"The ideal of America is idealism." Explain what Calvin Coolidge meant by this quote.
This line is much less well-known that the part of the same speech in which Calvin Coolidge says that the main business of American is business. In this part of the speech, Coolidge is trying to say that Americans are good and generous. Earlier in the speech, he said Americans were concerned with business and getting rich. But here, he says that this does not mean that they are selfish and greedy.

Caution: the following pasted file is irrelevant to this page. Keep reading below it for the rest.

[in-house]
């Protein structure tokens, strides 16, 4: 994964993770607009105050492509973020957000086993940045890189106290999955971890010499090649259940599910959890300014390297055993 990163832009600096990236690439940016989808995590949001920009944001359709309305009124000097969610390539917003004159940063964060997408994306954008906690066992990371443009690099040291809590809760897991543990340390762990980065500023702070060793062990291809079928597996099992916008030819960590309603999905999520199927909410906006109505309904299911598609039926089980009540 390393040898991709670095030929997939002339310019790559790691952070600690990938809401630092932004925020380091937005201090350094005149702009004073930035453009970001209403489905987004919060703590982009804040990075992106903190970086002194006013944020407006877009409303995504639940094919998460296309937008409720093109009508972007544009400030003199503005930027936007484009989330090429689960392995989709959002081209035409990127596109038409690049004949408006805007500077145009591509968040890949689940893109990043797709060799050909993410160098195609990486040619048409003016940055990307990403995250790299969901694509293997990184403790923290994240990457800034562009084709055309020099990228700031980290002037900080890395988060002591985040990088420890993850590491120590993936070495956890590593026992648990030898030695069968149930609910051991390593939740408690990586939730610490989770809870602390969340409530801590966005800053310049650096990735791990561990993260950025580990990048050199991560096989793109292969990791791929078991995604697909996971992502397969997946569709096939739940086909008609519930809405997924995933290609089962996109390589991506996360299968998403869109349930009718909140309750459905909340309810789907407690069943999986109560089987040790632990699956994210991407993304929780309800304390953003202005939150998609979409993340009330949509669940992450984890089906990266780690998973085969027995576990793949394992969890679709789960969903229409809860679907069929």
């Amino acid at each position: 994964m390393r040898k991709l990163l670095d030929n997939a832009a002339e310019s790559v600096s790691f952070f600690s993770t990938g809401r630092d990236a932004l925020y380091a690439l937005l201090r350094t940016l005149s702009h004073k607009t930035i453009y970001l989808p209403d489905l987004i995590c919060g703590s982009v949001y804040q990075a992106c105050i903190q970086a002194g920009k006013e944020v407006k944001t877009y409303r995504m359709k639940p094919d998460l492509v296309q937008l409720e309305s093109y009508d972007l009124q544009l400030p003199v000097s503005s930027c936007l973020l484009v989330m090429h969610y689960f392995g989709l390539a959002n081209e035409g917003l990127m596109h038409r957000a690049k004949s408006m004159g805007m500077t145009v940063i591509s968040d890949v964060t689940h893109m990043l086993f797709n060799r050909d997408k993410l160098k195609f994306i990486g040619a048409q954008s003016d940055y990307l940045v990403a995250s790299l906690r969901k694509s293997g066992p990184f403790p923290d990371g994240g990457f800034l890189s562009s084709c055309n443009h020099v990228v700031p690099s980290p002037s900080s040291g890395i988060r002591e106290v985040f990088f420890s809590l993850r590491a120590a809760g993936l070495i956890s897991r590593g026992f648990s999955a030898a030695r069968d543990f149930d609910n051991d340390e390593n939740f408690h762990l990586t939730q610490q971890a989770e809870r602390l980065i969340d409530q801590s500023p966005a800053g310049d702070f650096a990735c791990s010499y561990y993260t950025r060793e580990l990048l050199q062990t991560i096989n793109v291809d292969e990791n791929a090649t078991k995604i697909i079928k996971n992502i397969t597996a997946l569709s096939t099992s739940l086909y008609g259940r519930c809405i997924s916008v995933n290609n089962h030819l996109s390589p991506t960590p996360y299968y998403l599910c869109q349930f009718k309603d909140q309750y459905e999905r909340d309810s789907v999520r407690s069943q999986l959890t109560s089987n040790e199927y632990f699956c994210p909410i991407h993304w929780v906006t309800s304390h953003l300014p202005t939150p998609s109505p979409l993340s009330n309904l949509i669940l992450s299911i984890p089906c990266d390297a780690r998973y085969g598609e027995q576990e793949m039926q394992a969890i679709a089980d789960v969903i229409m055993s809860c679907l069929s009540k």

Here is the portion of the speech that contains the line:
We make no concealment of the fact that we want wealth, but there are many other things that we want very much more. We want peace and honor, and that charity which is so strong an element of all civilization. The chief ideal of the American people is idealism. I cannot repeat too often that America is a nation of idealists. That is the only motive to which they ever give any strong and lasting reaction.
Coolidge is clearly saying that Americans like wealth but that that is not all they like. Instead, they are also interested in things like peace and honor and charity. This is the sense in which Americans are devoted to idealism.